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What kind of copyright does the 1991 Lemmings disk use?

Posted: Mon Nov 16, 2020 9:00 am
by Videogamer555
I have the Lemmings (1991 version, I think this is the original) PC game on 3.5 inch floppy. Using it with my normal USB floppy drive (I don't have a KryoFlux) I notice I can access the disk in normal Windows explorer, and even copy files to my harddrive with no problem. The problem comes when I try to use disk dumping software to dump the raw sectors of the disk. Some of the sectors are unreadable, and depending on the software I'm using to dump, it may test each sector and dump only the good ones, or it may stop dumping altogether.

I suspect the problem isn't actually bad sectors, but rather a copy protection mechanism in place. I read somewhere that this game uses the "weak bits" method of copy protection. However, weak bits should be readable, just that when read, they will show different random data each time. Of course this feature isn't writable, but it should be readable, even on normal USB floppy hardware. Of course it can't be written, but it should be able to be read, but this disk has sectors that seem to not even be able to be read.

What kind of copy protection mechanism is that, that the sectors themselves are unreadable? I've done a lot of research on floppy disk copy protection, but nothing I can find online talks about a copy protection scheme where the sectors are unreadable.

Also, there are some folders on the disk, when viewing the A drive in Windows Explorer, that have some strange filenames, including graphical characters like solid boxes. I suspect these may have something to do with the copy protection mechanism involved. I've attached a screenshot of this to this post. And by the way, attempting to browse into one of those folders in Windows Explorer, triggers an error that says the location is not available.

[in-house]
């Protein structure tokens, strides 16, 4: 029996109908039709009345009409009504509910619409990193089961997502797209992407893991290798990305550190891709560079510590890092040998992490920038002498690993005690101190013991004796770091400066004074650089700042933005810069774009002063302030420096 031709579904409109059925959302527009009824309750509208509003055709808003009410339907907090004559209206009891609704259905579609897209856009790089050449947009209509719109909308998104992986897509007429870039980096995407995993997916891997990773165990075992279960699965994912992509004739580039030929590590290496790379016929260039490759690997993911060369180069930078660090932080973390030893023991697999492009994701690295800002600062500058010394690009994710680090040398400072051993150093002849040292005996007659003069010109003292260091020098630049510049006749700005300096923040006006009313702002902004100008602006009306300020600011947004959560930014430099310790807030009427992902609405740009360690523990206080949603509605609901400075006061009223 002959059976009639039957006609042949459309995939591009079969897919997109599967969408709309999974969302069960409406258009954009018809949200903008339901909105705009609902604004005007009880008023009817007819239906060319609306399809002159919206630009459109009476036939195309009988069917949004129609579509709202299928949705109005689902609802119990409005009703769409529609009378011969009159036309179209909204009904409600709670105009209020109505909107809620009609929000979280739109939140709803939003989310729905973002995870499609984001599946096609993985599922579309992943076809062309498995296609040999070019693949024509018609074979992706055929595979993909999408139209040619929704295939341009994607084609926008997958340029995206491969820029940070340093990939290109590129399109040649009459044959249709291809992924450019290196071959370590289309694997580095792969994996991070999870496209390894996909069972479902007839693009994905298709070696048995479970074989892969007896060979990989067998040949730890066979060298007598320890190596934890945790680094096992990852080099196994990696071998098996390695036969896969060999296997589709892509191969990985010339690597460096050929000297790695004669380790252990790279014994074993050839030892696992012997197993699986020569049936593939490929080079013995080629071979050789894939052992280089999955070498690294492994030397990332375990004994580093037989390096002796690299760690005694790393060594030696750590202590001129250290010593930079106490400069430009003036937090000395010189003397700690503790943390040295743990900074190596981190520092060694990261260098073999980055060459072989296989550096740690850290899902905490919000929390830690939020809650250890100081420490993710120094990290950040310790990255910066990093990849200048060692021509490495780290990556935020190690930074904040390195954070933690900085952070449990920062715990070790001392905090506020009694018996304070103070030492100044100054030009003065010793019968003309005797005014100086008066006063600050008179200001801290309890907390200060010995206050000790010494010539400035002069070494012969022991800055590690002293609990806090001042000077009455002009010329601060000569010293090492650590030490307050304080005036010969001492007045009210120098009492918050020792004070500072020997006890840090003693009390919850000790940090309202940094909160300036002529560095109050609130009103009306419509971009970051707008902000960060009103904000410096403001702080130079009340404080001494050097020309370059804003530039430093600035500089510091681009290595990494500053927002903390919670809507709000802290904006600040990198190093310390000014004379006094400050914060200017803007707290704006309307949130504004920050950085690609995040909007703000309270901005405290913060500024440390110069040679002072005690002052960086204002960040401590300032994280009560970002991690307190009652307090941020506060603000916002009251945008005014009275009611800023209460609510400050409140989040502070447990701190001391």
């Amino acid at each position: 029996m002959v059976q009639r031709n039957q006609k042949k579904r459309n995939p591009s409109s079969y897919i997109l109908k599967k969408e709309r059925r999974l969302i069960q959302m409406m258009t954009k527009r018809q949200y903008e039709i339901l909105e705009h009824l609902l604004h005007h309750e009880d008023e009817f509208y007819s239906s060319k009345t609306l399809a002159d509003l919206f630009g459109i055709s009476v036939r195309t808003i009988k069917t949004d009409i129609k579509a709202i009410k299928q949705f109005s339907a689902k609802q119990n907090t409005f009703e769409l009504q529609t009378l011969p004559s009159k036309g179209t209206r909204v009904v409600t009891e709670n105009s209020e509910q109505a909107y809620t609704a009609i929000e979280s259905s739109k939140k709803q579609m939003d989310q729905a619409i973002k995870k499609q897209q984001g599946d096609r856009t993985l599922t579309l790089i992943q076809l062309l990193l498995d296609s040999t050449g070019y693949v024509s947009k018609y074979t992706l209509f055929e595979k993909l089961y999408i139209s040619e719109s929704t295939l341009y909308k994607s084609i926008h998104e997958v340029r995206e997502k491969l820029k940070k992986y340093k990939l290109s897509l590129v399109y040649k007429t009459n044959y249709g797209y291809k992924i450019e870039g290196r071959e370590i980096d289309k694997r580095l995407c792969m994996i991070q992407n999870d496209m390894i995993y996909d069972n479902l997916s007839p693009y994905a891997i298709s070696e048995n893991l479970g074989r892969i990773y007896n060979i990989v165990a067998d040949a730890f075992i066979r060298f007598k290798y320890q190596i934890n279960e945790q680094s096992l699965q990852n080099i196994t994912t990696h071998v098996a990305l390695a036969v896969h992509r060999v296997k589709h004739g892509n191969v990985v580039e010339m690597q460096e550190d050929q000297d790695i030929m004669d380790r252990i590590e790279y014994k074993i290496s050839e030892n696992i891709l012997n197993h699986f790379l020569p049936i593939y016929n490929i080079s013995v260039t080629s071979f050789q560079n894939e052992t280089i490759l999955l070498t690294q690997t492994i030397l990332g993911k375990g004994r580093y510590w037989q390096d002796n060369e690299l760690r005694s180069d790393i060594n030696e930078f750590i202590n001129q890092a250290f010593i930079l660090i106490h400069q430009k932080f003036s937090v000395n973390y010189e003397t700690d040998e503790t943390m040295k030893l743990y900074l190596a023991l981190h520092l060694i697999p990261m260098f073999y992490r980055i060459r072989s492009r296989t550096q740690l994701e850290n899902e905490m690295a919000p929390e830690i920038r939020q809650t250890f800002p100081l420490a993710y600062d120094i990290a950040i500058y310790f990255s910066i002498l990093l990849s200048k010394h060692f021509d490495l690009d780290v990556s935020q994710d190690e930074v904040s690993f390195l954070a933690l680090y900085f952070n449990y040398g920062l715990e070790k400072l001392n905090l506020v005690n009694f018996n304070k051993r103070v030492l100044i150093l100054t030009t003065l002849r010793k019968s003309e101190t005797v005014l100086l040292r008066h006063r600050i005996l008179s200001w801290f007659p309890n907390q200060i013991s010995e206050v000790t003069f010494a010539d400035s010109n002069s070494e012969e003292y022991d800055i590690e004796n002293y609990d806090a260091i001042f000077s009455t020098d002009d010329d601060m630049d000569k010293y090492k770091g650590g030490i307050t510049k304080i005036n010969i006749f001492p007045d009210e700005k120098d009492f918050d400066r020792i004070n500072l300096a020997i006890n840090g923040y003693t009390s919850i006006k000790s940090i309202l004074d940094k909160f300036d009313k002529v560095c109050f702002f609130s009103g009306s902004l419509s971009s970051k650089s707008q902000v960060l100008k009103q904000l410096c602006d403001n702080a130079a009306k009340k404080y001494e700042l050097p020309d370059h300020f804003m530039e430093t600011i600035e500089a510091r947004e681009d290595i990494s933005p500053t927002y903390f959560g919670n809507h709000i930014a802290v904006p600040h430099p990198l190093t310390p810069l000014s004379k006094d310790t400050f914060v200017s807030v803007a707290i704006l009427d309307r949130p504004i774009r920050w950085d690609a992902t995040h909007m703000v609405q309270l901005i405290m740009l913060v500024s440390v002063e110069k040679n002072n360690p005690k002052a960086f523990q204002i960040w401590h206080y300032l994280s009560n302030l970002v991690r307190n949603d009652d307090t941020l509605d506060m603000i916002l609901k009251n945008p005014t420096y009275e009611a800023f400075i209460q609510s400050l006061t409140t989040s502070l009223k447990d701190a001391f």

If anybody here knows what kind of copy protection may be involved here, please let me know.

Re: What kind of copyright does the 1991 Lemmings disk use?

Posted: Mon Nov 16, 2020 10:49 am
by brightcaster
Sectors with weak bits get a crc error by design because you allways get different data and the checksum will never fit! So this sectors will show up bad and therefor can't be read with the usual routines...

The OS itself can only read sectors which are valid, otherwise it does some retries and after that pops up with a read error. So you can't read weak bit sectors without a special driver or direct floppy access!

David

Re: What kind of copyright does the 1991 Lemmings disk use?

Posted: Mon Nov 16, 2020 11:20 am
by Videogamer555
brightcaster wrote: Mon Nov 16, 2020 10:49 am Sectors with weak bits get a crc error by design because you allways get different data and the checksum will never fit! So this sectors will show up bad and therefor can't be read with the usual routines...

The OS itself can only read sectors which are valid, otherwise it does some retries and after that pops up with a read error. So you can't read weak bit sectors without a special driver or direct floppy access!

David
I ended up writing my own floppy dumping program for Windows to handle dumping this game, and using only normal Windows API functions, no custom drivers needed. And it works! I found that if I try 2 read operations on a bad sector, it ALWAYS reads it successful on the second read attempt, even if it failed on the first. Just for safety, I allow up to 3 reading attempts, and to skip that sector (not quit the dumping process) if it fails the 3rd attempt. However it has never failed on the 2nd attempt, so the 3rd attempt allowed in my program's code is just an extra safety net.

As for which sectors fail on the 1st attempt, sector 10 (assuming your sectors start with sector 1) ALWAYS fails the first reading attempt. Sectors between 10 and 100 fail randomly. For example, the first read attempt of sector 24 may fail the first time you dump the disk, requiring a second read to get it. But the second time you dump the disk it may read the sector on the first attempt. However, every time you try to dump the disk, sector 10 ALWAYS fails the first reading attempt, and requires a second reading attempt to read it.